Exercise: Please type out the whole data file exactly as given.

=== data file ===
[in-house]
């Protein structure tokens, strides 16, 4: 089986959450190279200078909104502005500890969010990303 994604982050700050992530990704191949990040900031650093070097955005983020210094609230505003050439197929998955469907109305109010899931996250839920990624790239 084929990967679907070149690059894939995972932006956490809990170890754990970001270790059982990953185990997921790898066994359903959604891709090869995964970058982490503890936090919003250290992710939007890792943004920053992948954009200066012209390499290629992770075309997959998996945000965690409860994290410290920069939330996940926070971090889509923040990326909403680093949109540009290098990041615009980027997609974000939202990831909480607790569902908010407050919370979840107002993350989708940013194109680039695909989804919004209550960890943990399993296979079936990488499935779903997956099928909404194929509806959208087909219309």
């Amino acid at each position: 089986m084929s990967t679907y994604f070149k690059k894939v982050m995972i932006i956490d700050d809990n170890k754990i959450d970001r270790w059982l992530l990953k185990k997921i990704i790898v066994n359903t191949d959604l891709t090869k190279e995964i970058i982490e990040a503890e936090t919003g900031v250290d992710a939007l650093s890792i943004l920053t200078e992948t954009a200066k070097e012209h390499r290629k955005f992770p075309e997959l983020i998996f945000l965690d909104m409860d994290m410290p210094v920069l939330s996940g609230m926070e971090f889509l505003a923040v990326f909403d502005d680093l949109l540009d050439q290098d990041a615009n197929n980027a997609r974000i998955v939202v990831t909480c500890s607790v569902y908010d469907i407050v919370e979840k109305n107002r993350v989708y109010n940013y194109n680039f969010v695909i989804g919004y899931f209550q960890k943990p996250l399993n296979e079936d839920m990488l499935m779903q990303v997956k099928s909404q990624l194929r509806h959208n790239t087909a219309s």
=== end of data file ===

[in-house]
């Protein structure tokens, strides 16, 4: 089986959450190279200078909104502005500890969010990303 994604982050700050992530990704191949990040900031650093070097955005983020210094609230505003050439197929998955469907109305109010899931996250839920990624790239 084929990967679907070149690059894939995972932006956490809990170890754990970001270790059982990953185990997921790898066994359903959604891709090869995964970058982490503890936090919003250290992710939007890792943004920053992948954009200066012209390499290629992770075309997959998996945000965690409860994290410290920069939330996940926070971090889509923040990326909403680093949109540009290098990041615009980027997609974000939202990831909480607790569902908010407050919370979840107002993350989708940013194109680039695909989804919004209550960890943990399993296979079936990488499935779903997956099928909404194929509806959208087909219309």
């Amino acid at each position: 089986m084929s990967t679907y994604f070149k690059k894939v982050m995972i932006i956490d700050d809990n170890k754990i959450d970001r270790w059982l992530l990953k185990k997921i990704i790898v066994n359903t191949d959604l891709t090869k190279e995964i970058i982490e990040a503890e936090t919003g900031v250290d992710a939007l650093s890792i943004l920053t200078e992948t954009a200066k070097e012209h390499r290629k955005f992770p075309e997959l983020i998996f945000l965690d909104m409860d994290m410290p210094v920069l939330s996940g609230m926070e971090f889509l505003a923040v990326f909403d502005d680093l949109l540009d050439q290098d990041a615009n197929n980027a997609r974000i998955v939202v990831t909480c500890s607790v569902y908010d469907i407050v919370e979840k109305n107002r993350v989708y109010n940013y194109n680039f969010v695909i989804g919004y899931f209550q960890k943990p996250l399993n296979e079936d839920m990488l499935m779903q990303v997956k099928s909404q990624l194929r509806h959208n790239t087909a219309s």